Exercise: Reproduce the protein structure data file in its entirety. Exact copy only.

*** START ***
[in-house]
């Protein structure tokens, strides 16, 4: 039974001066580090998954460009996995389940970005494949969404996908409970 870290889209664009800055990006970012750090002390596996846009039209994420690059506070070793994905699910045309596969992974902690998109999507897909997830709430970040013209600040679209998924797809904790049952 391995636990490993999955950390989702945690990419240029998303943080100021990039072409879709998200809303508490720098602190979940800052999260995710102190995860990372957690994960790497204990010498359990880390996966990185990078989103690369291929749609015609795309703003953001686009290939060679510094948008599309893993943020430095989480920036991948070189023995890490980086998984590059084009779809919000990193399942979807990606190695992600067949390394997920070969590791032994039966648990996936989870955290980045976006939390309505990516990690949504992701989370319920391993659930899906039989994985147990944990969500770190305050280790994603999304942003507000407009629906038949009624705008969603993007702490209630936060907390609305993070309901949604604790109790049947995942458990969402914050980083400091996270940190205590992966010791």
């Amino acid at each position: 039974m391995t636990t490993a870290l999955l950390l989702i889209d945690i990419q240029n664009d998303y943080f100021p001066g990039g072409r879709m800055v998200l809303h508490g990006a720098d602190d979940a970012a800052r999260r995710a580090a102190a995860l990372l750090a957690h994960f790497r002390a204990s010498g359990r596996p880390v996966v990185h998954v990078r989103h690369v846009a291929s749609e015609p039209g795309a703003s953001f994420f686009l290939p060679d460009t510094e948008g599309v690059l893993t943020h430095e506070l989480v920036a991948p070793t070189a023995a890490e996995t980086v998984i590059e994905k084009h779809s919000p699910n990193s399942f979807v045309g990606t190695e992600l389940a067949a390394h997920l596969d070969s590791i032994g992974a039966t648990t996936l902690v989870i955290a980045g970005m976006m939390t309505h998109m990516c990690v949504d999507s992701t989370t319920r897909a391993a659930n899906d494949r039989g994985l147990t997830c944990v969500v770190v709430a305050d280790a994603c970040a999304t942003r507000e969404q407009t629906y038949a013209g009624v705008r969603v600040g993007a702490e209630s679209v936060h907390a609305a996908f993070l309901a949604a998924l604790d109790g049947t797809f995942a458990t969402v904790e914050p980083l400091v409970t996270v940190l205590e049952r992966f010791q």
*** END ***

[in-house]
């Protein structure tokens, strides 16, 4: 039974001066580090998954460009996995389940970005494949969404996908409970 870290889209664009800055990006970012750090002390596996846009039209994420690059506070070793994905699910045309596969992974902690998109999507897909997830709430970040013209600040679209998924797809904790049952 391995636990490993999955950390989702945690990419240029998303943080100021990039072409879709998200809303508490720098602190979940800052999260995710102190995860990372957690994960790497204990010498359990880390996966990185990078989103690369291929749609015609795309703003953001686009290939060679510094948008599309893993943020430095989480920036991948070189023995890490980086998984590059084009779809919000990193399942979807990606190695992600067949390394997920070969590791032994039966648990996936989870955290980045976006939390309505990516990690949504992701989370319920391993659930899906039989994985147990944990969500770190305050280790994603999304942003507000407009629906038949009624705008969603993007702490209630936060907390609305993070309901949604604790109790049947995942458990969402914050980083400091996270940190205590992966010791």
């Amino acid at each position: 039974m391995t636990t490993a870290l999955l950390l989702i889209d945690i990419q240029n664009d998303y943080f100021p001066g990039g072409r879709m800055v998200l809303h508490g990006a720098d602190d979940a970012a800052r999260r995710a580090a102190a995860l990372l750090a957690h994960f790497r002390a204990s010498g359990r596996p880390v996966v990185h998954v990078r989103h690369v846009a291929s749609e015609p039209g795309a703003s953001f994420f686009l290939p060679d460009t510094e948008g599309v690059l893993t943020h430095e506070l989480v920036a991948p070793t070189a023995a890490e996995t980086v998984i590059e994905k084009h779809s919000p699910n990193s399942f979807v045309g990606t190695e992600l389940a067949a390394h997920l596969d070969s590791i032994g992974a039966t648990t996936l902690v989870i955290a980045g970005m976006m939390t309505h998109m990516c990690v949504d999507s992701t989370t319920r897909a391993a659930n899906d494949r039989g994985l147990t997830c944990v969500v770190v709430a305050d280790a994603c970040a999304t942003r507000e969404q407009t629906y038949a013209g009624v705008r969603v600040g993007a702490e209630s679209v936060h907390a609305a996908f993070l309901a949604a998924l604790d109790g049947t797809f995942a458990t969402v904790e914050p980083l400091v409970t996270v940190l205590e049952r992966f010791q």